A 3-3 vote in March left the Kingman City Council in a stalemate regarding use of an Arizona Town Hall to build a strategic economic development foundation for the community. New member Vickie Kress broke the tie after she was sworn into office and assumed her seat during the April 4 council meeting.

“It seems to me that there are a lot of very strong opinions and possibly they need to be heard better and differently,” Kress said. “So, I would like to request that it be added to the next council agenda.”

It appears the Town Hall tennis match will play out once again at the April 18 council meeting. Should a majority of the Council favor use of a Town Hall, the next question would be whether the city would fund the event by itself or accept funding from the private sector.

Kingman banking executive Dan Del Monaco said the business community has pledged at least $18,000 for a town hall that might cost about $15,000. Del Monaco and Mayor Monica Gates have indicated it is proper for government and the private sector to share the cost since the spirit of the town hall is based on a wish for broad community involvement.

When the Town Hall might be conducted is another unanswered question. While Gates, Del Monaco and others want to push forward quickly, Council members Travis Lingenfelter and David Wayt believe it should not be held until the city hires an economic development director.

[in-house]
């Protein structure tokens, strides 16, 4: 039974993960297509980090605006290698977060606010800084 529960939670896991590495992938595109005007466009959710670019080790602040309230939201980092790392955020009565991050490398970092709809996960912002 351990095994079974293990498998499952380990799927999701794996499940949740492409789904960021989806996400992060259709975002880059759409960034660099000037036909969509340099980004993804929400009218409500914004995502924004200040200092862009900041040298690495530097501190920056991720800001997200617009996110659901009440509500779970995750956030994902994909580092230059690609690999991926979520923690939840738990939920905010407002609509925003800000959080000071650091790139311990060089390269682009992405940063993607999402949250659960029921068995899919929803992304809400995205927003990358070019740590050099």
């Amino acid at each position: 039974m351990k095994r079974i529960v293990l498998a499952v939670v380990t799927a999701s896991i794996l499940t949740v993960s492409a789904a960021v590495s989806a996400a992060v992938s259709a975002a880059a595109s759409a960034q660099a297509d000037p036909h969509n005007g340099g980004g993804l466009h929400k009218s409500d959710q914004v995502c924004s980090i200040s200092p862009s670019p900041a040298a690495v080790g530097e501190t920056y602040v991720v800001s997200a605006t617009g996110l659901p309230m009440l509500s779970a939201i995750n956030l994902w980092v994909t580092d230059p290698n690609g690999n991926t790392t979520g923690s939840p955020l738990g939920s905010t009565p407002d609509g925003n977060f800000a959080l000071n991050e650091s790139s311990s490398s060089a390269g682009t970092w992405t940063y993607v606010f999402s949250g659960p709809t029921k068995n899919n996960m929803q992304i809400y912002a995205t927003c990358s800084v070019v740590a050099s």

The Council approved Wayt’s motion directing City manager John Dougherty to begin the process for recruiting and filling the position. Dougherty noted that a job description has not been written and that it could be three months or more before the position might be filled.

Wayt and Lingenfelter believe the hiring should take place first so that the new economic development director can be involved in the Town Hall. Likening the Town Hall and director’s position to an airplane, Lingenfelter said the pilot should be involved in both the takeoff and the landing.

Gates views the “chicken or the egg” comes first question differently.

“Which comes first, the economic development direction or the director,” Gates queried rhetorically. She answered her question by noting that the Town Hall lets the community to set policy for the director to follow, rather than allowing the director help shape that policy.